Posted by danleone on September 2nd, 2012 filed in Chronic Illness, pyoderma gangrenosum/health
It has been over fourteen months since my current PG flare flared. Fourteen months resulting in me facing some harsh realities. I received my handicap parking sticker. I was prescribed a wheelchair. I had to take another leave of absence from work and yet another hospital stay. The profound pain last October through December meant I slept at the kitchen table. It meant that I slept face down in my arms at the effing kitchen table! FOR MONTHS! I could not lie down. Even while at the hospital, I had my leg up in slings suspended from the ceiling with the only point of contact with my legs were the thin straps around my heels. You get it now? I was in the proverbial “bad place.”
Over the last couple of months, the wounds have subsided. My wound care doc does not even know what to do with me. At this point, I am good to go. The smart people give me all the advice. Just don’t overdo it. Don’t start running marathons, swimming laps or playing soccer. Walk…but not too much. Shower, but be careful what the water touches. Forget soap! Sit down but keep your legs up. Move them often but don’t smash them against one my Baby Goats. Work out in the yard, but make sure insects don’t bite you. Sure, go ahead and keep your legs out in shorts but don’t get sun on them and don’t scare kids at the mall with full length scars on my lower legs and thighs. All sorts of advice. All of it bullshit. All of it made up crap because no one knows anything about this disease.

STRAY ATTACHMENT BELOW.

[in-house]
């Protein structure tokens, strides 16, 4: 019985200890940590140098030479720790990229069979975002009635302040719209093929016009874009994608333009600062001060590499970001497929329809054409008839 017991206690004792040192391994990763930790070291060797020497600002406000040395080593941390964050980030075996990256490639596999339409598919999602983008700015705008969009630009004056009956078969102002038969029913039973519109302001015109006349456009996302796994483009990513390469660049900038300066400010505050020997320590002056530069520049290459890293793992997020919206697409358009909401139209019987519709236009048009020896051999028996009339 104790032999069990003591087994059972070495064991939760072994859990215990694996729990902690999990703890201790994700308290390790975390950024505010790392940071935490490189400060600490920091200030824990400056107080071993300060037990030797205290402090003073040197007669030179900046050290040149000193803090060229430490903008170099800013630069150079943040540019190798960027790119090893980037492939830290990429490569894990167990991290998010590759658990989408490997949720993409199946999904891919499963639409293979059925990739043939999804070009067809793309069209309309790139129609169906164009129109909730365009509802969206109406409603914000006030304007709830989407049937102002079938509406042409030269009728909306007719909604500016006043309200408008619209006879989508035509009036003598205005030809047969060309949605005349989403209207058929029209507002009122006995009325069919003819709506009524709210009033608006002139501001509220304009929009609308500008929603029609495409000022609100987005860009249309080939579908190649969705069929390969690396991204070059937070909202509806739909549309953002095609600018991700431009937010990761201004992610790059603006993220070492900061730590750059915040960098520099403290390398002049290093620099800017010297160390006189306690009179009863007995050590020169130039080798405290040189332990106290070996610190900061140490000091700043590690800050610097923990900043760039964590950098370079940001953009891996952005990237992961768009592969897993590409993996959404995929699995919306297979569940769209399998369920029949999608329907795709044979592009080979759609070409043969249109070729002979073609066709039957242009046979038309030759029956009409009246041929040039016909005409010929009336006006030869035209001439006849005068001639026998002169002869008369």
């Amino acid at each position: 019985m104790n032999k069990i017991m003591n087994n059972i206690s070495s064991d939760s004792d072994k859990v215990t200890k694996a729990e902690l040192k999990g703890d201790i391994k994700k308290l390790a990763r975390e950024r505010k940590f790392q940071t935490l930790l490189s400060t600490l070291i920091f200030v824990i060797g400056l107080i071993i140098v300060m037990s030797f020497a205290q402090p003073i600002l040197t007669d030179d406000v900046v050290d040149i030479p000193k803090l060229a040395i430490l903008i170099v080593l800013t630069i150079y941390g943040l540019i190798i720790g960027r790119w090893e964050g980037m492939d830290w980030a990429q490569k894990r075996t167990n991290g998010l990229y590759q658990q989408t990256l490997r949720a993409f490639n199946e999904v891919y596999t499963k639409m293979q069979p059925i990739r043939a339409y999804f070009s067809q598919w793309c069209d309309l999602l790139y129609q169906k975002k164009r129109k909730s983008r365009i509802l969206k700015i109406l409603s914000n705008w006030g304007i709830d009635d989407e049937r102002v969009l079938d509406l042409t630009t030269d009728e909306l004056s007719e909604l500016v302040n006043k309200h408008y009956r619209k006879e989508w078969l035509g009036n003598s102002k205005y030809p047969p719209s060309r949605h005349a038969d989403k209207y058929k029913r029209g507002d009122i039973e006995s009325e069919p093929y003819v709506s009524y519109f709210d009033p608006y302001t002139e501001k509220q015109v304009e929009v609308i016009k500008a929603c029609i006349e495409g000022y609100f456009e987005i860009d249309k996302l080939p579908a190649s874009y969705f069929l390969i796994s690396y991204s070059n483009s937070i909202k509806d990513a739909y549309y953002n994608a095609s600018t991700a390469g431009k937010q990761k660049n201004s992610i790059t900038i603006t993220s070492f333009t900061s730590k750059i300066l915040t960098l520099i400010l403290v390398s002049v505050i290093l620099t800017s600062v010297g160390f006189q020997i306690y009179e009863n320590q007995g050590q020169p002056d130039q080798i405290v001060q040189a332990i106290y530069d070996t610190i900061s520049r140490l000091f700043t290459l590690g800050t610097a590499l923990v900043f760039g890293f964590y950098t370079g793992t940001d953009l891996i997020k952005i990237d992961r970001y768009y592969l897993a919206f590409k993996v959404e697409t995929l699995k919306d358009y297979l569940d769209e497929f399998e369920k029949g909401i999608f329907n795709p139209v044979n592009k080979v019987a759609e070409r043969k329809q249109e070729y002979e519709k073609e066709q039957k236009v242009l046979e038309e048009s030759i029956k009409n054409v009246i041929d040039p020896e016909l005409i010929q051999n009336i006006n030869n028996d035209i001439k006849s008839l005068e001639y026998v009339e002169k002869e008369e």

But it doesn’t matter today. My wounds are somewhat closed. There is the smallest dot of a Priligy wound that you wouldn’t even notice. The pain is random. Some days it gets intense and I find myself reaching for the morphine and neurontin and oxycodone and anything else I can chew on. For the most part, though, all PG sufferers should be as lucky as I am today. I get messages from people all the time. “Dan, I am glad you are feeling better.” “Dan, let’s hope you are out of the woods now.” All of which I am happy to receive. The reality though is I can’t say that I am feeling better.
Herein lies the problem…it is precisely this limbo stage that rattles my nerves. I feel as if I am peering over the edge of a cliff; the slightest breeze can send me flying over the edge. This is the stage that wreaks havoc with my emotions, makes me shaky and chips away at any coping mechanisms I may have developed.
When in a full-on flare, I am in survival mode. My body and my mind are ramped up in a virtual circling of the wagons. My attention is 100% devoted to dealing with the flare. Of course it is stressful and of course that stress alone will take a toll on my health, but at least it is a stress that I compare to the feeling of jumping out of a plane with a parachute. It is akin to an adrenaline rush as my body focuses on putting out the fire.
Now, the flame has been reduced to an ember. The binary fight or flight response has been replaced by a constant hum of pain, fear and threats. Obviously, I am grateful. But I do not kid myself that I am truly “feeling better.”
Thank you for listening.